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Synchronous X-ray and Radio Mode Switches: a Rapid Transformation of the Pulsar Magnetosphere

Submitter: Joeri van Leeuwen & Jason Hessels
Description: Today an exciting result on chameleon-like behaviour in a radio/x-ray pulsar appears in Science. Pulsars are uniquely capable of producing emission from low-frequency radio waves all the way up to high-energy gamma-rays. We are, however, not sure where this emission is generated: close to the surface of the pulsar for the radio, and/or far out in the pulsar magnetosphere for the high-energy emission? Detecting changes in pulsar emission that happen simultaneously over multiple wavelengths is key to understanding the physical relationship between these emission sites. Now, through simultaneous observations with the LOFAR, XMM-Newton and GMRT telescopes, an international team led by Wim Hermsen (SRON) and including Jason Hessels and Joeri van Leeuwen (ASTRON) has detected synchronous switching in the radio and X-ray emission properties of PSR B0943+10.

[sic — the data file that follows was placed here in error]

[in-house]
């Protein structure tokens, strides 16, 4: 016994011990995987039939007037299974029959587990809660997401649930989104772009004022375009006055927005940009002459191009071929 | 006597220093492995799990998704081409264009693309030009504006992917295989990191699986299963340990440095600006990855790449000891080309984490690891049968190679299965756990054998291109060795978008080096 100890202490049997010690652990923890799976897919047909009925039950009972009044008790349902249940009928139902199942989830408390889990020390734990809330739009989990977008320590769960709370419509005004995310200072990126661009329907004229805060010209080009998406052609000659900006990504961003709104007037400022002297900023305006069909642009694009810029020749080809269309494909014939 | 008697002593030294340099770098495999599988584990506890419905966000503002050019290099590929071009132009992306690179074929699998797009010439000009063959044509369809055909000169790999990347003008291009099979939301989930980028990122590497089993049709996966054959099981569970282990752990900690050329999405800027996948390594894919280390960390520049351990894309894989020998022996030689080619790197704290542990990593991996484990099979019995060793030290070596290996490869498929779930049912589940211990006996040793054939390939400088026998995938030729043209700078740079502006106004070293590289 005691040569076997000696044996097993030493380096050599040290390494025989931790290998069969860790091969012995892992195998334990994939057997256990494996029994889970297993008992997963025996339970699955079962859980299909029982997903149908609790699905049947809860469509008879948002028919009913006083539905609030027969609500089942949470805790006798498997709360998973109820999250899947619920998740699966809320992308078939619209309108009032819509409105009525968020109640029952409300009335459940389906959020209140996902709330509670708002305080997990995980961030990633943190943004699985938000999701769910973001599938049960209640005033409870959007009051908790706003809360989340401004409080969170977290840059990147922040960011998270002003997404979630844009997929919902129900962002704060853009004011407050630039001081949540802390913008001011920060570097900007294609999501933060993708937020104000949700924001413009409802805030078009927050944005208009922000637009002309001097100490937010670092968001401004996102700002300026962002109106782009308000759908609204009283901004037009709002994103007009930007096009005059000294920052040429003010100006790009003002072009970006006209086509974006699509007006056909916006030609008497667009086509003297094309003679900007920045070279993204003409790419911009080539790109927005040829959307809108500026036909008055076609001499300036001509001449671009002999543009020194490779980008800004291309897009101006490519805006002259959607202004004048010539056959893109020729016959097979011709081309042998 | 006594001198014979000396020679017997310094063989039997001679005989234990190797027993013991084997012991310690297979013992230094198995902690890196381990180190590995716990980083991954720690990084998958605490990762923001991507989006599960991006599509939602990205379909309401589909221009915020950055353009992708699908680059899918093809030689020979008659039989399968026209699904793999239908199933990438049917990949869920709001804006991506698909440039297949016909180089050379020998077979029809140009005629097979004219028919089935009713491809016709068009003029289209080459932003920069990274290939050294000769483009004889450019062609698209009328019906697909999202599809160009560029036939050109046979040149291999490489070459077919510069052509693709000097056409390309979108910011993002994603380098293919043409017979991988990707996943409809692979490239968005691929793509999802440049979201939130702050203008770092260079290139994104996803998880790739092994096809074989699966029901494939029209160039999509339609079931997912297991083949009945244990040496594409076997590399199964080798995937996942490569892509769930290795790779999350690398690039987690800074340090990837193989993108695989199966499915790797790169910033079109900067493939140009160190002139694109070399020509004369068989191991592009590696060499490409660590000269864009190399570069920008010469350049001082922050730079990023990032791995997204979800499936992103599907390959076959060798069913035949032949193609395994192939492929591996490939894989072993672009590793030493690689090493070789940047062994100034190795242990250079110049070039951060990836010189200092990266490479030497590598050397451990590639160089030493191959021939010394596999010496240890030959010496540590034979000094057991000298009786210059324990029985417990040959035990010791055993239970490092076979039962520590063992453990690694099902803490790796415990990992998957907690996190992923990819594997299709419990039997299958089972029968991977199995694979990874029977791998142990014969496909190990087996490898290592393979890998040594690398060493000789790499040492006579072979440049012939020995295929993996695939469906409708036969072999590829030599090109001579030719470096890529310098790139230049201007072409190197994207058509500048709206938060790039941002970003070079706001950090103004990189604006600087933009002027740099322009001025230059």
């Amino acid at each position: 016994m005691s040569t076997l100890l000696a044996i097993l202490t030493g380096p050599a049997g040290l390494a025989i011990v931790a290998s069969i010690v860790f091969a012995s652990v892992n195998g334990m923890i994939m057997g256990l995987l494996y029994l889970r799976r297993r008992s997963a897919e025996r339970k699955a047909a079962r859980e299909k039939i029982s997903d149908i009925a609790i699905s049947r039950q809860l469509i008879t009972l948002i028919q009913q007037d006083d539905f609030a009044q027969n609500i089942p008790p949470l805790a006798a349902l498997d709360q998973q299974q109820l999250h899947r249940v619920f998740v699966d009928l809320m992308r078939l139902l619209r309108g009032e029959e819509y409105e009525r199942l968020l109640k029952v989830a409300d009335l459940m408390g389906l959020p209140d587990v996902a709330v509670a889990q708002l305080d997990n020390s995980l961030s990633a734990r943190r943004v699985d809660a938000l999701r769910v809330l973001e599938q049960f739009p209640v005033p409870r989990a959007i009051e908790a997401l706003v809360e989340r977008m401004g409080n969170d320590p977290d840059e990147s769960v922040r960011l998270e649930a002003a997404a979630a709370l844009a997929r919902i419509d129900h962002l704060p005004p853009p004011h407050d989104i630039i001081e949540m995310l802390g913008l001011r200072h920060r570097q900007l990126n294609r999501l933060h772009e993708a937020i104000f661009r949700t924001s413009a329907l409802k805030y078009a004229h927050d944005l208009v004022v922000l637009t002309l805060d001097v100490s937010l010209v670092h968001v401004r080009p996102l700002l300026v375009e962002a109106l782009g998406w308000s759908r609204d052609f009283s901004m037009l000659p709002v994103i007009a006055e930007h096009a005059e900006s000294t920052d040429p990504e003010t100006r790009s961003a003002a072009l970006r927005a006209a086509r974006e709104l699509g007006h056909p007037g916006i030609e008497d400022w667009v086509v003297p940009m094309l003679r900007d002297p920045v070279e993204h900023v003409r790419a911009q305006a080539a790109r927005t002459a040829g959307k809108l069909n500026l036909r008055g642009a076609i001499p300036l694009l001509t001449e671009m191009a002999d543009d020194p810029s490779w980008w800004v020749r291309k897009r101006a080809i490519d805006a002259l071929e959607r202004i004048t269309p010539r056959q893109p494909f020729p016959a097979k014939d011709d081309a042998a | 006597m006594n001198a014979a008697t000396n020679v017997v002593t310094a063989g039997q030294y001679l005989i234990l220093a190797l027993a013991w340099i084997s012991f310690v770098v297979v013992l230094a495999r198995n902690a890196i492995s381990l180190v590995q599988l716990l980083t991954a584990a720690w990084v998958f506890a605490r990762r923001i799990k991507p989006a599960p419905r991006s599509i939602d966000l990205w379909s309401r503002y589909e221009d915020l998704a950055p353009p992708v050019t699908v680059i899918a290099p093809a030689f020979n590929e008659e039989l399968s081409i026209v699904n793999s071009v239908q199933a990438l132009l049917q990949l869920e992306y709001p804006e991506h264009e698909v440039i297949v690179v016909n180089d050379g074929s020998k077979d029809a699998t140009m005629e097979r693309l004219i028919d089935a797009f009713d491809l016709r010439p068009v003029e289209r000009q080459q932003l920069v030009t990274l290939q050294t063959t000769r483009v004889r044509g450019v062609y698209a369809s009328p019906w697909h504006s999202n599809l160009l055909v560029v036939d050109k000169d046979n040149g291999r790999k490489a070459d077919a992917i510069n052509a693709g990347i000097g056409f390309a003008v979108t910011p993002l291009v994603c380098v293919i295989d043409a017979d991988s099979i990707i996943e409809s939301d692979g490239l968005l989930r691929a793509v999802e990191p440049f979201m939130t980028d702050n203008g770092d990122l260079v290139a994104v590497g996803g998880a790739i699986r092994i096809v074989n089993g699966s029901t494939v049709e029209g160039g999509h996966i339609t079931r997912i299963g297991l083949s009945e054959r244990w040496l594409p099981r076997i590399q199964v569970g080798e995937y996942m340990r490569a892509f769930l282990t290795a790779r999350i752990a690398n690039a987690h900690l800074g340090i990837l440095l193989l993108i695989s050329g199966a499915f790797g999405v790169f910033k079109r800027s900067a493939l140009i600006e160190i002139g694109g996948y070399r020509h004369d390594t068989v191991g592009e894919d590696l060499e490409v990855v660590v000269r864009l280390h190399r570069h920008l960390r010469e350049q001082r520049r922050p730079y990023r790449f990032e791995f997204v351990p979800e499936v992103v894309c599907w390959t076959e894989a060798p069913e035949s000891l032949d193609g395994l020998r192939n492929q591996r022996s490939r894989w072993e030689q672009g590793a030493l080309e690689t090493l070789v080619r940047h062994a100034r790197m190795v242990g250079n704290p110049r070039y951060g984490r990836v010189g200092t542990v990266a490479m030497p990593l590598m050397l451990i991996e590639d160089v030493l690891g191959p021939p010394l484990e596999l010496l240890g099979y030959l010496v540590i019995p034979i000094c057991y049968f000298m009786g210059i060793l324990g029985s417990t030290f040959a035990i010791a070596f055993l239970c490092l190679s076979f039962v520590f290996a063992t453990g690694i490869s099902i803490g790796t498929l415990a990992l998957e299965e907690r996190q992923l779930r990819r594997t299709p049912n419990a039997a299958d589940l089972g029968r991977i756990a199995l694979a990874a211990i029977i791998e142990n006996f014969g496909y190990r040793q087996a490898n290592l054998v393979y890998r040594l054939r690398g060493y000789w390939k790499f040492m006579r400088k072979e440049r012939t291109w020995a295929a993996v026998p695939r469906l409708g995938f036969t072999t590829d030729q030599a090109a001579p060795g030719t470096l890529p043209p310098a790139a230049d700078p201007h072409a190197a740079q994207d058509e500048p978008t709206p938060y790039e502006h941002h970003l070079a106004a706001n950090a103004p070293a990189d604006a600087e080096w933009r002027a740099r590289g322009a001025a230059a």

Pulsar B0943+10 is extraordinarily bright at low radio frequency. It is special in that it has two distinct "personalities", or "radio modes". It can instantaneously switch between these modes, every few hours. In the left-hand plot, several of these modes changes can be easily seen in a 6-hr LOFAR observation. These are by far the most sensitive such observations to date. Through such simultaneous observations with LOFAR and GMRT, we were able to pinpoint all modes changes, down to a few seconds. The instrumental role LOFAR played is reflected by the inclusion of the LOFAR Pulsar Working Group and Builders List as paper authors. We next compared pulsar behaviour in radio and X-ray. To our surprise this produced the middle plot: whenever the pulsar is Bright in radio, there is no pulse profile in X-ray (top-left subpanel). But when the pulsar is Quiet in radio, it suddenly turns on in X-ray! The X-ray pulse profile is shown in the top-right subpanel.

These sudden changes in both radio and X-ray emission, which are thought to be produced very differently, mean that the entire pulsar magnetosphere must suddenly completely change state. So, through radio and X-ray `before' and `after' snapshots, we show that a magnetosphere ten times the size of Earth completely switches between two personalities, within a second -- like the two states on a flipping coin (right panel). These near-instant transformations challenge our current understanding of pulsar magnetospheres.

Copyright: ASTRON/SRON/JodrellBank/Rowe
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